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Arriving from Baghdad, federal police forces arrive to create a barricade to protect the Habaniyah military base near Ramadi, Iraq, in eastern Husaybah town, 8 kilometers (5 miles) east of Ramadi on Monday. (AP Photo)[/caption]
Shiite militias converged on Ramadi to try to recapture it from jihadists on Monday who dealt the Iraqi government a stinging blow by overrunning the city in a deadly three-day blitz.
The loss of the capital of Iraq's largest province was Baghdad's worst military setback since it started clawing back territory from the Islamic State (IS) group late last year.
Washington, which had made Anbar -- of which Ramadi is the capital -- a cornerstone of its assistance to Baghdad against ISIS, admitted to a "setback".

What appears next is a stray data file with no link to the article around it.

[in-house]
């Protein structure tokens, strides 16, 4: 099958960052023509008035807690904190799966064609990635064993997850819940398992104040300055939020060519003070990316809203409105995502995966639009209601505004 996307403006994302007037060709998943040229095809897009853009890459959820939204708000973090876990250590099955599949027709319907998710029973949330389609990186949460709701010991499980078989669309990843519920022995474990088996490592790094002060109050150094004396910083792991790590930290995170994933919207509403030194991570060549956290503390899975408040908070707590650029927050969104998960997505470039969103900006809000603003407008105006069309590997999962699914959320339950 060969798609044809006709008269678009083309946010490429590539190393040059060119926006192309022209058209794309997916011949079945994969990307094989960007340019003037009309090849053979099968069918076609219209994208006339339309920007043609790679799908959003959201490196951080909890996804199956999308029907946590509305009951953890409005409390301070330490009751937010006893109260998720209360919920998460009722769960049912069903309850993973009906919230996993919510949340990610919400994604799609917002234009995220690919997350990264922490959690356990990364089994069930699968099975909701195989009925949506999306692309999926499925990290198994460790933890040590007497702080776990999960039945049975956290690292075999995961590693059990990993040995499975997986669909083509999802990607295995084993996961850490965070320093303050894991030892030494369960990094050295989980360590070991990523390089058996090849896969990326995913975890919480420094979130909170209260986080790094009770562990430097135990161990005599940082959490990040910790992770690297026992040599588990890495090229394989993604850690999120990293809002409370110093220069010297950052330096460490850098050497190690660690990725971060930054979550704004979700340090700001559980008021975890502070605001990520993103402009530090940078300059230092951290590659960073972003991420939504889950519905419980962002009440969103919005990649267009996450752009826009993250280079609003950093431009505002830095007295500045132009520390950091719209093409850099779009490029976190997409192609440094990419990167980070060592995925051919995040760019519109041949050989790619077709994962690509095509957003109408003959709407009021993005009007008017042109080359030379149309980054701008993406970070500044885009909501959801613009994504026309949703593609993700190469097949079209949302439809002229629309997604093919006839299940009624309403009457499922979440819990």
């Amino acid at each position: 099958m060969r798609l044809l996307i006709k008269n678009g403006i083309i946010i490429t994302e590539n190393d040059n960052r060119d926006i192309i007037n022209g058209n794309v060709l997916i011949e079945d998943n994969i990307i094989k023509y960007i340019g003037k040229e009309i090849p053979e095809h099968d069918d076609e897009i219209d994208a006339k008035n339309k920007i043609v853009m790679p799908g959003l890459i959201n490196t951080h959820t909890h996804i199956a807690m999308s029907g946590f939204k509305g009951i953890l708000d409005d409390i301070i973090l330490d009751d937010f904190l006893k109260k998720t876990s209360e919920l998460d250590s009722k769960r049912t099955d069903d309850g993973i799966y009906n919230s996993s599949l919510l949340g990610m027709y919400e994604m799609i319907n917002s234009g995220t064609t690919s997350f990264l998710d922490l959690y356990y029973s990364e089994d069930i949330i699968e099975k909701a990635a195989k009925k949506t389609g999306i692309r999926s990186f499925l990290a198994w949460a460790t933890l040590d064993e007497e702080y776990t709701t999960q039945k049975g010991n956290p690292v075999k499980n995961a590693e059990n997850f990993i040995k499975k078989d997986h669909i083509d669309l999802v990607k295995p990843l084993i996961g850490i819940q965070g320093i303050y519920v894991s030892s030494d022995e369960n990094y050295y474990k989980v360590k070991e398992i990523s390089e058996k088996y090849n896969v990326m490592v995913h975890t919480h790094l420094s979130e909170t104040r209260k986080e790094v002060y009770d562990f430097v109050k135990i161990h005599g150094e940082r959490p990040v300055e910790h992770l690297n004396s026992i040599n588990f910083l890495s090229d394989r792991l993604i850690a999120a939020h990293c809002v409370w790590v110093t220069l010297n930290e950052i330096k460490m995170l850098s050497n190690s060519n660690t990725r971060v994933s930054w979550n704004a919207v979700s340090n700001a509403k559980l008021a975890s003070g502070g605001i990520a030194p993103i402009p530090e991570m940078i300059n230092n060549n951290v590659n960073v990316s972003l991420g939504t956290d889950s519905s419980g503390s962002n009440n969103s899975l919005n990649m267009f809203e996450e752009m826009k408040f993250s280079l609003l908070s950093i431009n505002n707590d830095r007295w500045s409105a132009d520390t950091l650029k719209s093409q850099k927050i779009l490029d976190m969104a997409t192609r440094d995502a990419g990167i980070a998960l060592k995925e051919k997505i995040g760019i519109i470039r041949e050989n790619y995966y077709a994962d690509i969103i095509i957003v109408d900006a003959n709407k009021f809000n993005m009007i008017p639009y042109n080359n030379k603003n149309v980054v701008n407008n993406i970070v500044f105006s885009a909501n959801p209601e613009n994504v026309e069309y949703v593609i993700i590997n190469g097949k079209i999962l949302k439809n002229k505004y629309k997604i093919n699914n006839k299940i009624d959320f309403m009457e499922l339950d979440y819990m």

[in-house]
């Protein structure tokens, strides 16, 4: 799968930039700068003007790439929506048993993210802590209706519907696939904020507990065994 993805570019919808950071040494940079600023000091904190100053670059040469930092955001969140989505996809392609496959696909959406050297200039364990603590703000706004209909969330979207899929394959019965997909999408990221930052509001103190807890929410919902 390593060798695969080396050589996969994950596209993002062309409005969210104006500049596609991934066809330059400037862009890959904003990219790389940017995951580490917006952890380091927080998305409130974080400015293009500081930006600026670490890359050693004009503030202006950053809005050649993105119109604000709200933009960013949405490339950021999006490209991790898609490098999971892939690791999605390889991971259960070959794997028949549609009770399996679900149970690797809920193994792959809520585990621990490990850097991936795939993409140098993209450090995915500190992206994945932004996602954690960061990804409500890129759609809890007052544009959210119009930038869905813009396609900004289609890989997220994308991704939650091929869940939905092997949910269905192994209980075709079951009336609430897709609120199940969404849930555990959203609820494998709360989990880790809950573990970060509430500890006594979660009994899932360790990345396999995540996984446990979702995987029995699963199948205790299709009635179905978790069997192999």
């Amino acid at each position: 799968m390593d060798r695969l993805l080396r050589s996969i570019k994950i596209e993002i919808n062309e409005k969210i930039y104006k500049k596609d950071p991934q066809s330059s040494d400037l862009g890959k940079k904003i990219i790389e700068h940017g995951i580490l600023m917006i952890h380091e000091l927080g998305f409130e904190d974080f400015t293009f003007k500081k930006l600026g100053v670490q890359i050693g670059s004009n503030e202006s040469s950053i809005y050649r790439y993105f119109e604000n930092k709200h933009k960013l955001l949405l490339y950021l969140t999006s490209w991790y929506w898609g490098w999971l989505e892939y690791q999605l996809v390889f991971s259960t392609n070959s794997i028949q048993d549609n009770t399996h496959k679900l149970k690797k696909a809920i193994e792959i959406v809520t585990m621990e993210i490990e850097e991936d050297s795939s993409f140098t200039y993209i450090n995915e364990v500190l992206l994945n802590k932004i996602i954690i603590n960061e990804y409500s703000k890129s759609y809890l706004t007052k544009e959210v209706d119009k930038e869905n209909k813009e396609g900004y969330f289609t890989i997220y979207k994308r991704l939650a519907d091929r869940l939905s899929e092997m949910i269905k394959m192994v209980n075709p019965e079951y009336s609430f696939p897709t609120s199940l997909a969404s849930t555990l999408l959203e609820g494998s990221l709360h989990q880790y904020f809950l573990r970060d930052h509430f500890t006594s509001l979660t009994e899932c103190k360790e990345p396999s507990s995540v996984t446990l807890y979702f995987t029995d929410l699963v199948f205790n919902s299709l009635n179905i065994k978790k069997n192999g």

Prime Minister Haider al-Abadi had been reluctant to deploy Shiite militias to Anbar province for fear of alienating its overwhelmingly Sunni Arab population. He favoured developing locally recruited forces, with support from the United States.
But militia commanders said Ramadi's fall had shown the government could not do without the Popular Mobilisation units.
A counter-offensive was expected to start soon, before ISIS has time to build up its defences.